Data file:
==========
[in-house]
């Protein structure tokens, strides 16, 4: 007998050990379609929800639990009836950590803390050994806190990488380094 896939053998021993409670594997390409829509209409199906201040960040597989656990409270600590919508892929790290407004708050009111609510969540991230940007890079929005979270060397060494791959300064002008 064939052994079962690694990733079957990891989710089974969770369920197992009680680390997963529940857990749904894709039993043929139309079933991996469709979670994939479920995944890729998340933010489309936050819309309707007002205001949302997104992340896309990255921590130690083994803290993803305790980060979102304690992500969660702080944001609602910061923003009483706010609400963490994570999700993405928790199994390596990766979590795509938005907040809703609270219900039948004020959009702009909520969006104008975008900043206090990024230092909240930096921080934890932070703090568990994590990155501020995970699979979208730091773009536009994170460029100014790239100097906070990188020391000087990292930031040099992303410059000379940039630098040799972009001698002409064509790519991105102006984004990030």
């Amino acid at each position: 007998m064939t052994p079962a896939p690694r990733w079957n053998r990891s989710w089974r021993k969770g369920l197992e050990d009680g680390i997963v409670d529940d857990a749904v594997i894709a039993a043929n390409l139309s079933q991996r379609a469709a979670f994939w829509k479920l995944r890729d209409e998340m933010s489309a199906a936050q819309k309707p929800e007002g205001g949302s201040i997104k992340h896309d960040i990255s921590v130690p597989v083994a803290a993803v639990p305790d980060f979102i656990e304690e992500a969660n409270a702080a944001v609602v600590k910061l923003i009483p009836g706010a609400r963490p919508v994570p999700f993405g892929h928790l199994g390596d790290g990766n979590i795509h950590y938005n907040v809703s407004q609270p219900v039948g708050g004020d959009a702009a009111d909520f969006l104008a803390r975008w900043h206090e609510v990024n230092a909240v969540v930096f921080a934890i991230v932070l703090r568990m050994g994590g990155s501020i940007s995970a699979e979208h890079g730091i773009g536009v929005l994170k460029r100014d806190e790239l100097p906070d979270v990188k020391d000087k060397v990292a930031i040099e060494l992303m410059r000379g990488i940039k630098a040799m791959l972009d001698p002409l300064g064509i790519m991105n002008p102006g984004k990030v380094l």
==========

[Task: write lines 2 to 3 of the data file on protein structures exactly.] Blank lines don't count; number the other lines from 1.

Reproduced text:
């Protein structure tokens, strides 16, 4: 007998050990379609929800639990009836950590803390050994806190990488380094 896939053998021993409670594997390409829509209409199906201040960040597989656990409270600590919508892929790290407004708050009111609510969540991230940007890079929005979270060397060494791959300064002008 064939052994079962690694990733079957990891989710089974969770369920197992009680680390997963529940857990749904894709039993043929139309079933991996469709979670994939479920995944890729998340933010489309936050819309309707007002205001949302997104992340896309990255921590130690083994803290993803305790980060979102304690992500969660702080944001609602910061923003009483706010609400963490994570999700993405928790199994390596990766979590795509938005907040809703609270219900039948004020959009702009909520969006104008975008900043206090990024230092909240930096921080934890932070703090568990994590990155501020995970699979979208730091773009536009994170460029100014790239100097906070990188020391000087990292930031040099992303410059000379940039630098040799972009001698002409064509790519991105102006984004990030």
């Amino acid at each position: 007998m064939t052994p079962a896939p690694r990733w079957n053998r990891s989710w089974r021993k969770g369920l197992e050990d009680g680390i997963v409670d529940d857990a749904v594997i894709a039993a043929n390409l139309s079933q991996r379609a469709a979670f994939w829509k479920l995944r890729d209409e998340m933010s489309a199906a936050q819309k309707p929800e007002g205001g949302s201040i997104k992340h896309d960040i990255s921590v130690p597989v083994a803290a993803v639990p305790d980060f979102i656990e304690e992500a969660n409270a702080a944001v609602v600590k910061l923003i009483p009836g706010a609400r963490p919508v994570p999700f993405g892929h928790l199994g390596d790290g990766n979590i795509h950590y938005n907040v809703s407004q609270p219900v039948g708050g004020d959009a702009a009111d909520f969006l104008a803390r975008w900043h206090e609510v990024n230092a909240v969540v930096f921080a934890i991230v932070l703090r568990m050994g994590g990155s501020i940007s995970a699979e979208h890079g730091i773009g536009v929005l994170k460029r100014d806190e790239l100097p906070d979270v990188k020391d000087k060397v990292a930031i040099e060494l992303m410059r000379g990488i940039k630098a040799m791959l972009d001698p002409l300064g064509i790519m991105n002008p102006g984004k990030v380094l």